In Germany, the situation is quite different from that in the United States. Germany is heavily dependent on Russian hydrocarbon exports. It should be added that the energy that Germany can store underground is delivered as pipeline gas or LNG. In the case of LNG, most of the gas comes from either the Gulf States or the United States. This is not an ideal situation for Germany, as it significantly increases energy costs. Nevertheless, Germany acts as a distributor of gas to neighboring countries. This serves as a buffer for renewable energy. Europe’s solution could be the storage of natural gas in salt caverns.

There are other ways to store energy. We have to distinguish between electricity and hydrocarbons. Storing electricity involves a loss in terms of energy potential, because we convert electricity into another energy source in order to store it. Later, we may have to convert it back to electricity, which involves further losses. Renewables produce electricity, and in many cases that makes renewables an inferior energy source when it comes to storing energy for longer periods of time. While some energy potential is lost when hydrocarbons are stored, the losses are not nearly as dramatic as for electricity.  Hydrocarbons themselves are stored solar energy. Storing electricity in batteries also involves energy losses.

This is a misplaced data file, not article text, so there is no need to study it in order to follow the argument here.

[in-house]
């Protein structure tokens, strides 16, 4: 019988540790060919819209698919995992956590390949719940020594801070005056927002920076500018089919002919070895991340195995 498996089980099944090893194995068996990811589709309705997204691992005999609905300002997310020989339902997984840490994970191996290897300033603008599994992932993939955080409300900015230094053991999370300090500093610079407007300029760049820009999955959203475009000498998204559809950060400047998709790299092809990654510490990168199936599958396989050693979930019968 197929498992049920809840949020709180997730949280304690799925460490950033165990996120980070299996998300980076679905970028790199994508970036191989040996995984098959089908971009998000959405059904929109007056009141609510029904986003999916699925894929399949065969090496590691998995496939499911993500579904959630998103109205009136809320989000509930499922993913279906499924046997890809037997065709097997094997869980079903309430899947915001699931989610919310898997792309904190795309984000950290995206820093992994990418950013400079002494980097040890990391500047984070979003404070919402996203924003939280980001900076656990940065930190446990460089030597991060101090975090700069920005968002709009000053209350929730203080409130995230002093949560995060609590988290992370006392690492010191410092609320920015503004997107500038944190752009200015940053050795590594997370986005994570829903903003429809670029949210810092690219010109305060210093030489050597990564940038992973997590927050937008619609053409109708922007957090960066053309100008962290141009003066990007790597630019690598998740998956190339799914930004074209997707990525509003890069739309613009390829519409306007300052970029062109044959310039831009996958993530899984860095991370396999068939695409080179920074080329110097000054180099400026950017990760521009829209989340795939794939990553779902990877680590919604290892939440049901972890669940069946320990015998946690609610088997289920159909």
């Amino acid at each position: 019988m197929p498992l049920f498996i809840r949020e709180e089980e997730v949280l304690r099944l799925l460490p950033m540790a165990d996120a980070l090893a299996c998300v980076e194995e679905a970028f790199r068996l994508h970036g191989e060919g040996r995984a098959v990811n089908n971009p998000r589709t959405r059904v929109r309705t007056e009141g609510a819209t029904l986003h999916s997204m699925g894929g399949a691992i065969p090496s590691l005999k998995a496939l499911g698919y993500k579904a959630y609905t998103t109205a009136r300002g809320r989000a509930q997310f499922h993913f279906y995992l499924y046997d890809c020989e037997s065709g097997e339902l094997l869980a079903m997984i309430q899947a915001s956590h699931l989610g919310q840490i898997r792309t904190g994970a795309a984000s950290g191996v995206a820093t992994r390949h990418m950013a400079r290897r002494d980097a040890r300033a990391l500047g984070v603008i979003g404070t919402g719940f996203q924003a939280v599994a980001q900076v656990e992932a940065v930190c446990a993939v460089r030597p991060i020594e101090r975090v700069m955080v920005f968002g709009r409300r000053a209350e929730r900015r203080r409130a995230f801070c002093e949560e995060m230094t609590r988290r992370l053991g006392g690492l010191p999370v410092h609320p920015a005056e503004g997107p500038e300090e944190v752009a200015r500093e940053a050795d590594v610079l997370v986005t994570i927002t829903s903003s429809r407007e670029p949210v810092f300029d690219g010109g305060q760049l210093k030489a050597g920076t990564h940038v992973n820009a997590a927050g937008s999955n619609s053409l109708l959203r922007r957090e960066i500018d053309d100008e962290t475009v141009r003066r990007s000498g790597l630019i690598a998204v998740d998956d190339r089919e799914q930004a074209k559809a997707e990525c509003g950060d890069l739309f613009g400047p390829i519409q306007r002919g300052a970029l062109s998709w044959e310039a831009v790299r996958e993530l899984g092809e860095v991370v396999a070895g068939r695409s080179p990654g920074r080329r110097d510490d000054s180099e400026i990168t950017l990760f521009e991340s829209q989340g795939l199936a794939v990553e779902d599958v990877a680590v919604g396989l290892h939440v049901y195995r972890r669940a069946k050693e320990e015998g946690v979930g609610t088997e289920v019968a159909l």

4. We achieve grid parity with renewable energy sources for solar and wind energy

Grid parity between renewables and fossil fuels will be achieved. As wind turbines have grown larger and industrial processes have become more refined, the cost per kWh has dropped significantly. This was just the beginning of an even steeper drop, where some types of renewable energy will fall below the price per kWh of fossil fuels. The drive to replace fossil fuels with renewable energy will be strongest where there are no domestic hydrocarbon energy resources.

5. Reviving peak oil theory: will petroleum prices be demand or supply driven?

Peak oil is on the minds of many in the oil industry, and for good reason. Peak oil is important to our understanding of the future of the energy industry. That’s because hydrocarbon fuels, especially oil, follow a natural gradient in which oil production initially increases and later decreases once the cheap, easy-to-produce oil has been taken out of the ground.  What remains is the expensive, not easily recoverable oil. At peak production, the midpoint, we have used half of all the oil. The further we go into the future, the harder it becomes to extract the oil. The concept itself was first developed by Marion King Hubbert, who studied in detail the production of oil wells in the United States and around the world.